I met Juan Miguel Avila in 1987 because he had a T- shirt that said “I learned how to play guitar in just five minutes!” We were college students looking for extra beer money so we started playing on State Street in Madison, Wisconsin for loose change. I’d sing about my love of various Wisconsin cheeses and he’d play flamenco style behind me and we’d rake in twenty bucks in quarters and dimes. We loved playing the streets and the occasional open mike night, but in 1990, we decided it was time to start a real band.
We teamed up with Chad Grochowski (bass) who had an attic we could practice in and a 4-track. We roped in Steve Wilks (guitar) and Dennis Golden (drums), began writing songs, and did the house party circuit under the name Mamma’s Groove. Donovan Hart (sax) joined in for some of our shows. We played our own tunes, all of which were in the funk/rock genre and a few covers, like The Jeffersons TV show theme song, a Robert Johnson tune, and Hendrix’s “Fire.” Eventually we landed gigs at Club deWash, The Willy Bear, and other local bars. I guess that our height was in 1991 when we performed at the Mifflin Street Block Party. Juan and I even did a dance routine.
We once sent a tape to a contest that was promoting safe sex. Our song “Put it On When You Get It On, Don’t Do a Thing Without a Thing on Your Thing” had the lyric: “If you’re with you lover getting ready to squirm, don’t forget to roll a rubber down your worm.” Real classy stuff.
I was taking a course in video production, so I did this mockumentary of sorts about Mamma’s Groove. (Let’s just say that I was a wee bit influenced by having seen Spinal Tap like fifty times.) This was back when you had these massive machines that could lift something from one VHS tape and layer it onto another one. All I remember is that it had something to do with magnets and it took hours just to get a few seconds spliced. Looking back, I am wondering why on God’s green earth I chose to perform wearing goggles and a long Hawaiian robe I borrowed from Chad's BMW motorcycle obsessed roommate called a “muumuu.” I am not proud of the costume choice…but hey, it was 1991. (Although I am not sure how saying it was 1991 explains anything.) In the movie you’ll see a brief cameo of the street musician Art Paul Schlosser, a Madison legend, singing “I See a Watch.” People around Madison say that he dropped too much acid in the 60s. He was on America’s Got Talent as a novelty act in 2010 as “Buddy Holly Cheesehead.”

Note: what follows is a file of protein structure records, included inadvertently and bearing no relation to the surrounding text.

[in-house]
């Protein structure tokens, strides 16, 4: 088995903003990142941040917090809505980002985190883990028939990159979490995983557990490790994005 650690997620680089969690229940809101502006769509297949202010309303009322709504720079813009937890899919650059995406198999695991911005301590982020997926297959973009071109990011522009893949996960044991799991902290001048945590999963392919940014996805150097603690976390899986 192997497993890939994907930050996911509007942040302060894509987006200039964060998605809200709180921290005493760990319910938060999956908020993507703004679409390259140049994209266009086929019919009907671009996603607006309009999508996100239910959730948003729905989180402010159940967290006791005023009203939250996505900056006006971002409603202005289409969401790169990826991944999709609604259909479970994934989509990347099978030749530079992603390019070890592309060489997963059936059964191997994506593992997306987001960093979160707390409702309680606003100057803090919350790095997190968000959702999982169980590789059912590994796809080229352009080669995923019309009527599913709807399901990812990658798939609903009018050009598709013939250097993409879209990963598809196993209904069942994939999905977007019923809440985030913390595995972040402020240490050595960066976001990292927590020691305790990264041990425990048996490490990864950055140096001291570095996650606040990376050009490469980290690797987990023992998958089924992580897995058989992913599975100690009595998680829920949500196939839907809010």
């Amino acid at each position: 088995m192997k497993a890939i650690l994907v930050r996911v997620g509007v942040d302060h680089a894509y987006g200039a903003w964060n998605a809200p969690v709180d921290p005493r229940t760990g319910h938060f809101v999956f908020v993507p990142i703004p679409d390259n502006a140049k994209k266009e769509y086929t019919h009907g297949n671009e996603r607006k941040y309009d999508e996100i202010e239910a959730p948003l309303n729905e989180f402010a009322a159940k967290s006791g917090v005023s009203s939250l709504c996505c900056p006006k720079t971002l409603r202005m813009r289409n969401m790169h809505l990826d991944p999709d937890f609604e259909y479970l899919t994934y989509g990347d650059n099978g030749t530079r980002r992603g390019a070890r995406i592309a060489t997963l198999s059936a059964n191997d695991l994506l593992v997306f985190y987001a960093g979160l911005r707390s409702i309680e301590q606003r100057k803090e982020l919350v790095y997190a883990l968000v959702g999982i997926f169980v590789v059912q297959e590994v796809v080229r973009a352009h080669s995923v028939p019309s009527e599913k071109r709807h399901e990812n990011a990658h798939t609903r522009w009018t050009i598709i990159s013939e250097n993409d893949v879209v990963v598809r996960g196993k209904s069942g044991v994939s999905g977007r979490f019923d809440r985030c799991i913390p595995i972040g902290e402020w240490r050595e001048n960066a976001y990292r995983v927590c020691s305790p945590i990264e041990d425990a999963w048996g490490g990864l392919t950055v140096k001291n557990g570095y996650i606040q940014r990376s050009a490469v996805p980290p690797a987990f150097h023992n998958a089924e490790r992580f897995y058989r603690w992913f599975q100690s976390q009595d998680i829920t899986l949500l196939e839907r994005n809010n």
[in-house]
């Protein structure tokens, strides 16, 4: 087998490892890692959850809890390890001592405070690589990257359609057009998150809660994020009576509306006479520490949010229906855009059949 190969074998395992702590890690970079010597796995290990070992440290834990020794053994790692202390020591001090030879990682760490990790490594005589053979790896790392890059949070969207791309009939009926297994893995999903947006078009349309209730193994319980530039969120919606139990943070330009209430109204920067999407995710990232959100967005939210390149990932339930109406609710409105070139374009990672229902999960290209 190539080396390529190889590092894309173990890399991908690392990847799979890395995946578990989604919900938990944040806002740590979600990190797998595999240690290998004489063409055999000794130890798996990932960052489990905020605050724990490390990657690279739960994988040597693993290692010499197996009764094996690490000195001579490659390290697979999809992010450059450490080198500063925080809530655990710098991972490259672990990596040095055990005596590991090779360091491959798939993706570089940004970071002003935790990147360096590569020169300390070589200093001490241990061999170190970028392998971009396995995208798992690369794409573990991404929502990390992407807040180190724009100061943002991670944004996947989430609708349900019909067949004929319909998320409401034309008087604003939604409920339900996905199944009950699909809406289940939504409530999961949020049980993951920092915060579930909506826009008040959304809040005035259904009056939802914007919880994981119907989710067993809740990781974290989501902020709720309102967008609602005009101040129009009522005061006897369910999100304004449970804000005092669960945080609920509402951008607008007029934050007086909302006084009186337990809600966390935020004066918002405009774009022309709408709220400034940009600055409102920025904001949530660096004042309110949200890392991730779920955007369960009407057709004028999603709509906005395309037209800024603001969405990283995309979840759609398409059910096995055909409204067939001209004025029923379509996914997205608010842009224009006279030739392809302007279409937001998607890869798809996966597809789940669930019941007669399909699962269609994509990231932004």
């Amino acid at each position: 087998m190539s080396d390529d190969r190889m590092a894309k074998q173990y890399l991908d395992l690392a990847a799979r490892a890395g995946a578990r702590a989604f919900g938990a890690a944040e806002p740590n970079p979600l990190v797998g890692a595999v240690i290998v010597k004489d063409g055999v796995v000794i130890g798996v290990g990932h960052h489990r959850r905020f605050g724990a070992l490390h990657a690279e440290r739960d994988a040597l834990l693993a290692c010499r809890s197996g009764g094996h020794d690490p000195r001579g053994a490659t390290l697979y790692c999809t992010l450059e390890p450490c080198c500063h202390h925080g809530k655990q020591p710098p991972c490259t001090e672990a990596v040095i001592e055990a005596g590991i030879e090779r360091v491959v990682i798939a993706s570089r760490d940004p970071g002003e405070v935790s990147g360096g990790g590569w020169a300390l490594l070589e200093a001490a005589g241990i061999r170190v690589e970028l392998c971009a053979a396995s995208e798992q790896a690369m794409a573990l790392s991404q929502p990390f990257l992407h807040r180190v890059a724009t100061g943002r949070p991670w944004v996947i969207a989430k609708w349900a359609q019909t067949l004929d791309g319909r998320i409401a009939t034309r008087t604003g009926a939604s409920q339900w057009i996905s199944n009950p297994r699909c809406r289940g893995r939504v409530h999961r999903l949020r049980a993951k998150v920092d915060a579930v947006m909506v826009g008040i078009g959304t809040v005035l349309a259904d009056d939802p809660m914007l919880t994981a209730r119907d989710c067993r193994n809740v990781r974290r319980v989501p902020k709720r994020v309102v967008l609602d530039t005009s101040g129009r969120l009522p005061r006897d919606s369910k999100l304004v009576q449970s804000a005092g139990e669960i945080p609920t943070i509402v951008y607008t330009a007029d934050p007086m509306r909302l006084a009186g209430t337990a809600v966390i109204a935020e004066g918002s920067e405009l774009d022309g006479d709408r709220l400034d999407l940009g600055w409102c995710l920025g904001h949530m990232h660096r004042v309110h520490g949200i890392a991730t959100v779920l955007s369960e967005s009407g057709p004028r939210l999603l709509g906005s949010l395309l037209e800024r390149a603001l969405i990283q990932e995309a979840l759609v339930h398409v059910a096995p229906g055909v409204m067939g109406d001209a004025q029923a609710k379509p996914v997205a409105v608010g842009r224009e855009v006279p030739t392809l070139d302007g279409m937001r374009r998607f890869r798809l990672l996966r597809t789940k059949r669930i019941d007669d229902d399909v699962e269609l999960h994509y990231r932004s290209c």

I still have some of the tapes we made on Chad’s 4-track –working on digitizing them now. Getting ready for the 25th reunion I guess.
Here's the video for those that missed it...
This week I was in Chicago (O.K. truth be told, Suburban Chicago) at the iCenter www.icenter.org to visit their "ideas incubator." This is a forum where educators from every sector - camp, day school, Federation, JCC sports, synagogue life - learn from one another and from outside folks who focus on a particular issue in education. Great idea and great execution - and their well-designed website is worth a visit.